What are adequate protection payments in Chapter 13 bankruptcy?

Certain creditors are entitled to receive payments before your Chapter 13 bankruptcy is confirmed.

In Chapter 13 bankruptcy, creditors who have debts secured by depreciating personal property (such as car loans) are entitled to receive adequate protection payments while the court reviews your proposed repayment plan. Read on to learn more about what adequate protection payments are in Chapter 13 bankruptcy.

What Are Adequate Protection Payments?

When you file for Chapter 13 bankruptcy, the court may not confirm (approve) your repayment plan for many months. You must continue making plan payments while the court considers your proposed plan. But the  bankruptcy trustee  can’t distribute any payments to your creditors until your plan is confirmed. If your case is dismissed prior to confirmation, those funds are generally returned to you after the trustee pays administrative costs and fees.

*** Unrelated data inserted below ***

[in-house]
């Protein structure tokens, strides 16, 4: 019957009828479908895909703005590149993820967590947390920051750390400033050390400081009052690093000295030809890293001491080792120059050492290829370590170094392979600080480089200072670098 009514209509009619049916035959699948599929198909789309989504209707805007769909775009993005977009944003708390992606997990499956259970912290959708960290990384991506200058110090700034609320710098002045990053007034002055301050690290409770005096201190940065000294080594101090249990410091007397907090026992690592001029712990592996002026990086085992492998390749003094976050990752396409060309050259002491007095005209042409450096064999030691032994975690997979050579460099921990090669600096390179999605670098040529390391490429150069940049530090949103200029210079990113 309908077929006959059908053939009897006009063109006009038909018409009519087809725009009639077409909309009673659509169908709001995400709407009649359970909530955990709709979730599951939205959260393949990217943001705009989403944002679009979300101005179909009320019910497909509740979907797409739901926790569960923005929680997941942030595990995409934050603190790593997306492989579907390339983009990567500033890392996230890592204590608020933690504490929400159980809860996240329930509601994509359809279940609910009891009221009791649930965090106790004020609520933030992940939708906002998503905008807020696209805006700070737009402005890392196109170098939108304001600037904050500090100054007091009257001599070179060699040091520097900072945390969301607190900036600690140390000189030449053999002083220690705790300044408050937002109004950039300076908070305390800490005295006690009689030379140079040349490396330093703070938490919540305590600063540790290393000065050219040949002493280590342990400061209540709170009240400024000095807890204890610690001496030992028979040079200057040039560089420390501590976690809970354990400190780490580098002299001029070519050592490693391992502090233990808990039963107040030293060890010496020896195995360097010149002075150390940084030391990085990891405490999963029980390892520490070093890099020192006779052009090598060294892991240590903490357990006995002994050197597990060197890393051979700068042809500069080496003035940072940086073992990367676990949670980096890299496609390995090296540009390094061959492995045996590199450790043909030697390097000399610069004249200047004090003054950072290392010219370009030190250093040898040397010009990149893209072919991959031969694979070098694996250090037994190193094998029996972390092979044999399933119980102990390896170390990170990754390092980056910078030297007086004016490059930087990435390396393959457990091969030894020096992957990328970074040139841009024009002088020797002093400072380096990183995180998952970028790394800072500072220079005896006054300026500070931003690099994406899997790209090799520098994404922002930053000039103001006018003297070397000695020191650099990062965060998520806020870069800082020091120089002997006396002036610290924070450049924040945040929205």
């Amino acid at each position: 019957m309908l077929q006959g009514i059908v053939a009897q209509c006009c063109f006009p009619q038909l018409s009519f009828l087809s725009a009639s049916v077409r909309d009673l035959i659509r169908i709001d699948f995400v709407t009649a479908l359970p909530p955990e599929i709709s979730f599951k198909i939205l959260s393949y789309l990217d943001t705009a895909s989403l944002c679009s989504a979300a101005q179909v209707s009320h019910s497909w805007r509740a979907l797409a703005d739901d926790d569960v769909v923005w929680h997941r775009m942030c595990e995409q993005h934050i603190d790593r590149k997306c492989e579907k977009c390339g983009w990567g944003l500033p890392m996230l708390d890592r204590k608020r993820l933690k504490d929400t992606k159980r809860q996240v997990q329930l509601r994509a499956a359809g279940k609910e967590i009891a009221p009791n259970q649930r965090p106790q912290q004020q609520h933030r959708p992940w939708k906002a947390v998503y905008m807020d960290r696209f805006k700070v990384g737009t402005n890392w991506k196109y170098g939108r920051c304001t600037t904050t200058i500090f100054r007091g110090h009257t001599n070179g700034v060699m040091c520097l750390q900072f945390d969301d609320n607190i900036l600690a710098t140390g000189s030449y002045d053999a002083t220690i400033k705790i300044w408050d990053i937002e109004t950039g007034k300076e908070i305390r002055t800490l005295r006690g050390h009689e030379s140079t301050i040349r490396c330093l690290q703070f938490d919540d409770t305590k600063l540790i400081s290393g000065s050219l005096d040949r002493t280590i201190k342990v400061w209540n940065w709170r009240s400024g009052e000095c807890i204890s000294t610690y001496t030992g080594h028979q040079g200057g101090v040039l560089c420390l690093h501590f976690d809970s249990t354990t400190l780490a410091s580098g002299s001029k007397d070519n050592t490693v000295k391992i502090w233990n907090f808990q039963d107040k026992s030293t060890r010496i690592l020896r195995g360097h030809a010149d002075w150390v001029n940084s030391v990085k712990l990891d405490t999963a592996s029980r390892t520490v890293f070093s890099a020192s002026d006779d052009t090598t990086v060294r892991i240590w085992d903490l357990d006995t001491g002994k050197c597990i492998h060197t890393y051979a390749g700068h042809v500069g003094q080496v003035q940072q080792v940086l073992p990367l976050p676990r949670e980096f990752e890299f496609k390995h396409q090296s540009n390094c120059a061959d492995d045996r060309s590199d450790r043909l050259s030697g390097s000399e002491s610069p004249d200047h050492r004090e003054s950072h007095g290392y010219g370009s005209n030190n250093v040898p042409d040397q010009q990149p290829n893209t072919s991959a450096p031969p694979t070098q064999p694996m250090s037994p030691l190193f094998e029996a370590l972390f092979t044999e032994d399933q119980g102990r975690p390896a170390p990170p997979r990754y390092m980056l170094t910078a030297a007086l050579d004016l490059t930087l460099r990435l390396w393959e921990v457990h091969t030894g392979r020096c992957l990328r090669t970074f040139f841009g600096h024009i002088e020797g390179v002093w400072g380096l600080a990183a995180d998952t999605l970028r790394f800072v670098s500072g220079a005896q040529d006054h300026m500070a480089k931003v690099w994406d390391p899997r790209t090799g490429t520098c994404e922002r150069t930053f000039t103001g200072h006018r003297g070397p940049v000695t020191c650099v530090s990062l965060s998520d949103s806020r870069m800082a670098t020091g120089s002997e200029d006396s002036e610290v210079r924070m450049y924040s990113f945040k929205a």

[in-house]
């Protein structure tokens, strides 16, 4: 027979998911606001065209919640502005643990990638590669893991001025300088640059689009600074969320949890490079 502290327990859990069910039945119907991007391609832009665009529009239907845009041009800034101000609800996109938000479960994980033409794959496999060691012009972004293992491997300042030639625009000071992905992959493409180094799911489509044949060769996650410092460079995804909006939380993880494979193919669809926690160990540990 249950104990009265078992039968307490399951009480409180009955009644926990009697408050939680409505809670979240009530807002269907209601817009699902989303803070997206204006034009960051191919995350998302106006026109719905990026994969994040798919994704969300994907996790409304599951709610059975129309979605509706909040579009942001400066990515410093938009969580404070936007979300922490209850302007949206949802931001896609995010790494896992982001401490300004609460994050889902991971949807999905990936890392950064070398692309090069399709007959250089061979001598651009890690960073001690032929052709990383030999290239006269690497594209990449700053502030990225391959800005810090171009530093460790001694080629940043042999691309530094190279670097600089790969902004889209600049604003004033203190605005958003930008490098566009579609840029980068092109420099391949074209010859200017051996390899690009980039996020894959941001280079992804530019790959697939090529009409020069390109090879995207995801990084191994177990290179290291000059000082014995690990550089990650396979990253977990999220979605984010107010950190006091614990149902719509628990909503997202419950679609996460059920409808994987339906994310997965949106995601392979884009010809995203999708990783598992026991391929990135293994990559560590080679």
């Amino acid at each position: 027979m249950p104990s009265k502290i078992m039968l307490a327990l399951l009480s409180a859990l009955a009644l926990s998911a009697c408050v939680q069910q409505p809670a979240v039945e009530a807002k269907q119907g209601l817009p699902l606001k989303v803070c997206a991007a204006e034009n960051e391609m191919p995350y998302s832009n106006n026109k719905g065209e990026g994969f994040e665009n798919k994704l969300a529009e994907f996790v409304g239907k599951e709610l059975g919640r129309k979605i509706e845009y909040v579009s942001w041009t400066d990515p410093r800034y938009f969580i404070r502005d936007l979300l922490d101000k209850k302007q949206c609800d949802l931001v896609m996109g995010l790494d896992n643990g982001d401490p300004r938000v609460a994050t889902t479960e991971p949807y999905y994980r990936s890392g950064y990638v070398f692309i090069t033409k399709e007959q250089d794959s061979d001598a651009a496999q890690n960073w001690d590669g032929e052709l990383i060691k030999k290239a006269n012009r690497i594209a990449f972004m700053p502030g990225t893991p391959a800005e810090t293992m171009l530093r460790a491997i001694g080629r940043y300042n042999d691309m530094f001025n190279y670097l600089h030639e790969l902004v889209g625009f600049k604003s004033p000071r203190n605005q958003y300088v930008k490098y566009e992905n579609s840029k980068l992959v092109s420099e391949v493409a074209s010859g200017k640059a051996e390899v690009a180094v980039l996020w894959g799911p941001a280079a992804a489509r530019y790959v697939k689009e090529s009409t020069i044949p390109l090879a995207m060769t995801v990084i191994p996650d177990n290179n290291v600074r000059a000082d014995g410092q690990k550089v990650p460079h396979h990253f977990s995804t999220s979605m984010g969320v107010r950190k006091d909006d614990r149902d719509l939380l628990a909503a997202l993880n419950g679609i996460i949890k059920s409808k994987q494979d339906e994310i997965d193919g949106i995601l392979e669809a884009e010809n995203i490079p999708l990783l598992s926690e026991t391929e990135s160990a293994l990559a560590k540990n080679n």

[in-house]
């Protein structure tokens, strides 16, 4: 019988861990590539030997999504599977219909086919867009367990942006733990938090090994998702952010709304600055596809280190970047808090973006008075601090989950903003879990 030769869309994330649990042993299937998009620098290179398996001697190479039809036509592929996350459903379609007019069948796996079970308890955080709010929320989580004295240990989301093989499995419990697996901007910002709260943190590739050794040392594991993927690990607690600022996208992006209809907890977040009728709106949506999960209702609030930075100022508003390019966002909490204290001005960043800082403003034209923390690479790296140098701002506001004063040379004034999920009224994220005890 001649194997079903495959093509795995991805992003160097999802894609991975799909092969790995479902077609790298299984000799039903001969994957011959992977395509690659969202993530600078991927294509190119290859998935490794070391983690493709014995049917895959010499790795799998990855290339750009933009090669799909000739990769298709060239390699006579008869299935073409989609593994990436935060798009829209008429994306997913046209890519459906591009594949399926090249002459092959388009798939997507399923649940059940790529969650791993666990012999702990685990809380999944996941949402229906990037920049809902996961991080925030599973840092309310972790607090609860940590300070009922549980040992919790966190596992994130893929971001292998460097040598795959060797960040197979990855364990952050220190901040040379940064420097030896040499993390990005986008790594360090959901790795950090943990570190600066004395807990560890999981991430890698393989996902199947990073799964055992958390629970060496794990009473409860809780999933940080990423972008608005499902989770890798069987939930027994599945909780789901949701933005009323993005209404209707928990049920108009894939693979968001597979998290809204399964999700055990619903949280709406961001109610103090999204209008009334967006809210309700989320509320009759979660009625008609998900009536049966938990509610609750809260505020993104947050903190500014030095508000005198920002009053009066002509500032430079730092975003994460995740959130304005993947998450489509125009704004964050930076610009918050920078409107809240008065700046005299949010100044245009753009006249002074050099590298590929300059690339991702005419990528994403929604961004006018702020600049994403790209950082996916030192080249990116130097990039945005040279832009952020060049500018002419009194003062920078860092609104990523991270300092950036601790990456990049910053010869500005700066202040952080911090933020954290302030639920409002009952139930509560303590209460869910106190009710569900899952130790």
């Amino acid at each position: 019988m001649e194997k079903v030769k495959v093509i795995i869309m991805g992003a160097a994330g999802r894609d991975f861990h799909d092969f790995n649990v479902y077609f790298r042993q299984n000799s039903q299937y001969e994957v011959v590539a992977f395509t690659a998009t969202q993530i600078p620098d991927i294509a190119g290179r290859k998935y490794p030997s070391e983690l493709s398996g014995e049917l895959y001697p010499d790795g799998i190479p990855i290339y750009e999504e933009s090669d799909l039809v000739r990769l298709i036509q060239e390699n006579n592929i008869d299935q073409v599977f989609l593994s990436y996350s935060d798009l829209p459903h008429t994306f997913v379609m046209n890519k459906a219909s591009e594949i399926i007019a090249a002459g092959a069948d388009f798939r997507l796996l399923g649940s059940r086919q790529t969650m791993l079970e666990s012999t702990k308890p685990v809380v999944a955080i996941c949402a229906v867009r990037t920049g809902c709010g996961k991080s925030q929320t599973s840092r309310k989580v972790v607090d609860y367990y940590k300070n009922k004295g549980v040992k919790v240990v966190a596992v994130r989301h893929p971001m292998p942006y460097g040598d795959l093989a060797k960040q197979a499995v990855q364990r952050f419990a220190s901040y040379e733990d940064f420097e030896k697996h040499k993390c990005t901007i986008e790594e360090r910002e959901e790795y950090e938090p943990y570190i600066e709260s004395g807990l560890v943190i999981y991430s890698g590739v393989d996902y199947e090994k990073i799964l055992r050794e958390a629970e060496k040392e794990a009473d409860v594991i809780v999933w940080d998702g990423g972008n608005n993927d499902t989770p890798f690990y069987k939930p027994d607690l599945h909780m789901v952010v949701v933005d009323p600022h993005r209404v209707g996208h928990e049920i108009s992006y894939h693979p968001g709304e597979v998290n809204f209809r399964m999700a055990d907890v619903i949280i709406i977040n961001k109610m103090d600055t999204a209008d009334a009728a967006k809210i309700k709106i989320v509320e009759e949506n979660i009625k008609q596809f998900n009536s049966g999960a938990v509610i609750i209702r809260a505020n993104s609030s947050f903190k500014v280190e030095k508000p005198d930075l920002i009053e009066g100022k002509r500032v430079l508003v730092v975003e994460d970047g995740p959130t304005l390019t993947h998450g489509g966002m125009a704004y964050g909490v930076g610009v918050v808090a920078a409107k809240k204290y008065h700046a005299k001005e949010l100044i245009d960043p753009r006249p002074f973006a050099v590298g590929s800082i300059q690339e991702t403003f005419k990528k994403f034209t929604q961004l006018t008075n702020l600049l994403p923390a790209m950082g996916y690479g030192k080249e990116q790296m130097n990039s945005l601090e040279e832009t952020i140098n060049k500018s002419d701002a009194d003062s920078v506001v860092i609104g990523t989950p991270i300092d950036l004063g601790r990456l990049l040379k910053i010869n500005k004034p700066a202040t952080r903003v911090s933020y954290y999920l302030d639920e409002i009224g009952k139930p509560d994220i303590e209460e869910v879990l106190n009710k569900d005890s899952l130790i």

For a creditor whose debt is secured by depreciating personal property like a car, this means that its security interest (lien) is declining in value as time passes. As a result, bankruptcy law requires debtors to make payments (called adequate protection payments) to those creditors prior to confirmation of their plan.

How Do Adequate Protection Payments Work?

Each bankruptcy court handles adequate protection payments differently. In many districts, the Chapter 13 plan has a separate paragraph that allows debtors to specify adequate protection payments and authorizes the trustee to disburse those amounts. Also, some bankruptcy courts automatically require the trustee to distribute adequate protection payments to creditors with debts secured by personal property.

The amount of the required adequate protection payment typically depends on the value of the collateral, the amount of the monthly loan payment, and the rules in your jurisdiction. In most cases, monthly adequate protection payments range from 1% to 1.5% of the property’s value.

If you fail to include adequate protection payments in your plan, some courts may not confirm it. In addition, your lender can file a motion with the court to request payment. Once your case is confirmed, adequate protection payments will normally stop and the creditor will receive regular payments according to the terms of your plan.

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